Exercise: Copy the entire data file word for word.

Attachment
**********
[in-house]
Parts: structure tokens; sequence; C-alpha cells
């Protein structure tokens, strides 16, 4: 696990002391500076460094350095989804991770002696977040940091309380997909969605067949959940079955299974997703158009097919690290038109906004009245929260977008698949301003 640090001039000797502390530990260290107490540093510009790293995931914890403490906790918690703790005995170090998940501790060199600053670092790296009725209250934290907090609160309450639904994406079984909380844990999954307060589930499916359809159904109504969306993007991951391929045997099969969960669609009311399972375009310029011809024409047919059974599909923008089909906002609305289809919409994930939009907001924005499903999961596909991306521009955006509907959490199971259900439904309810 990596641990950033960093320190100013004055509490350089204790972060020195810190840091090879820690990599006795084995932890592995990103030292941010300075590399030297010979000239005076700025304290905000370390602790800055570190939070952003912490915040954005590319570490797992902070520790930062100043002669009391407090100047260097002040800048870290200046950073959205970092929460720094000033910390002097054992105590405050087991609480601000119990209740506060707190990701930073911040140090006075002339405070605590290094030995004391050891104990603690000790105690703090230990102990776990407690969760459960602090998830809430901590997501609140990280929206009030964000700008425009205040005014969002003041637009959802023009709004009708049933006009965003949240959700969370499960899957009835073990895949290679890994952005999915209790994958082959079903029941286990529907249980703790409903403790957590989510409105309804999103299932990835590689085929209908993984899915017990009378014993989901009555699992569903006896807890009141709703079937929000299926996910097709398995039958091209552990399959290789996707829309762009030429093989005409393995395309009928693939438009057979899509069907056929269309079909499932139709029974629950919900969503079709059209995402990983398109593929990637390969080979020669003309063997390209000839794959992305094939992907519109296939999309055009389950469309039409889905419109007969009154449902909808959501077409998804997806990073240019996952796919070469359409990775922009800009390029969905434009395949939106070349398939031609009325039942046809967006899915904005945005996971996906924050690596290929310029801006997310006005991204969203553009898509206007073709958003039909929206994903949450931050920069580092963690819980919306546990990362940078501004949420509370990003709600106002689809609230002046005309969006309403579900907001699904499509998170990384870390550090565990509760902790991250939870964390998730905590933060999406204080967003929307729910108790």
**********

[in-house]
Parts: structure tokens; sequence; C-alpha cells
């Protein structure tokens, strides 16, 4: 696990002391500076460094350095989804991770002696977040940091309380997909969605067949959940079955299974997703158009097919690290038109906004009245929260977008698949301003 640090001039000797502390530990260290107490540093510009790293995931914890403490906790918690703790005995170090998940501790060199600053670092790296009725209250934290907090609160309450639904994406079984909380844990999954307060589930499916359809159904109504969306993007991951391929045997099969969960669609009311399972375009310029011809024409047919059974599909923008089909906002609305289809919409994930939009907001924005499903999961596909991306521009955006509907959490199971259900439904309810 990596641990950033960093320190100013004055509490350089204790972060020195810190840091090879820690990599006795084995932890592995990103030292941010300075590399030297010979000239005076700025304290905000370390602790800055570190939070952003912490915040954005590319570490797992902070520790930062100043002669009391407090100047260097002040800048870290200046950073959205970092929460720094000033910390002097054992105590405050087991609480601000119990209740506060707190990701930073911040140090006075002339405070605590290094030995004391050891104990603690000790105690703090230990102990776990407690969760459960602090998830809430901590997501609140990280929206009030964000700008425009205040005014969002003041637009959802023009709004009708049933006009965003949240959700969370499960899957009835073990895949290679890994952005999915209790994958082959079903029941286990529907249980703790409903403790957590989510409105309804999103299932990835590689085929209908993984899915017990009378014993989901009555699992569903006896807890009141709703079937929000299926996910097709398995039958091209552990399959290789996707829309762009030429093989005409393995395309009928693939438009057979899509069907056929269309079909499932139709029974629950919900969503079709059209995402990983398109593929990637390969080979020669003309063997390209000839794959992305094939992907519109296939999309055009389950469309039409889905419109007969009154449902909808959501077409998804997806990073240019996952796919070469359409990775922009800009390029969905434009395949939106070349398939031609009325039942046809967006899915904005945005996971996906924050690596290929310029801006997310006005991204969203553009898509206007073709958003039909929206994903949450931050920069580092963690819980919306546990990362940078501004949420509370990003709600106002689809609230002046005309969006309403579900907001699904499509998170990384870390550090565990509760902790991250939870964390998730905590933060999406204080967003929307729910108790």